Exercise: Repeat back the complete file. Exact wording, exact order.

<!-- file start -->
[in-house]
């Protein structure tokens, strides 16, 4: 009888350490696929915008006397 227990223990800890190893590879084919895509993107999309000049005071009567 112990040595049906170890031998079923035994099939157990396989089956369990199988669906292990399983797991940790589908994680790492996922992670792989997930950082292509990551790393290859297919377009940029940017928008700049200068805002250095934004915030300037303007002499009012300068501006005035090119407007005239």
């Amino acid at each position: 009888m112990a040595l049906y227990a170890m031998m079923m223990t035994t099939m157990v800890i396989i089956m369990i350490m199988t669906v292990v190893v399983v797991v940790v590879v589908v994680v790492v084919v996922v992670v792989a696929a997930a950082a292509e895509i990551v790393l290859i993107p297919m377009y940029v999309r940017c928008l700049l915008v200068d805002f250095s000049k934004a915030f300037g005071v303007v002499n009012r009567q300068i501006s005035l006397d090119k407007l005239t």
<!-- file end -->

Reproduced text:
[in-house]
């Protein structure tokens, strides 16, 4: 009888350490696929915008006397 227990223990800890190893590879084919895509993107999309000049005071009567 112990040595049906170890031998079923035994099939157990396989089956369990199988669906292990399983797991940790589908994680790492996922992670792989997930950082292509990551790393290859297919377009940029940017928008700049200068805002250095934004915030300037303007002499009012300068501006005035090119407007005239």
């Amino acid at each position: 009888m112990a040595l049906y227990a170890m031998m079923m223990t035994t099939m157990v800890i396989i089956m369990i350490m199988t669906v292990v190893v399983v797991v940790v590879v589908v994680v790492v084919v996922v992670v792989a696929a997930a950082a292509e895509i990551v790393l290859i993107p297919m377009y940029v999309r940017c928008l700049l915008v200068d805002f250095s000049k934004a915030f300037g005071v303007v002499n009012r009567q300068i501006s005035l006397d090119k407007l005239t």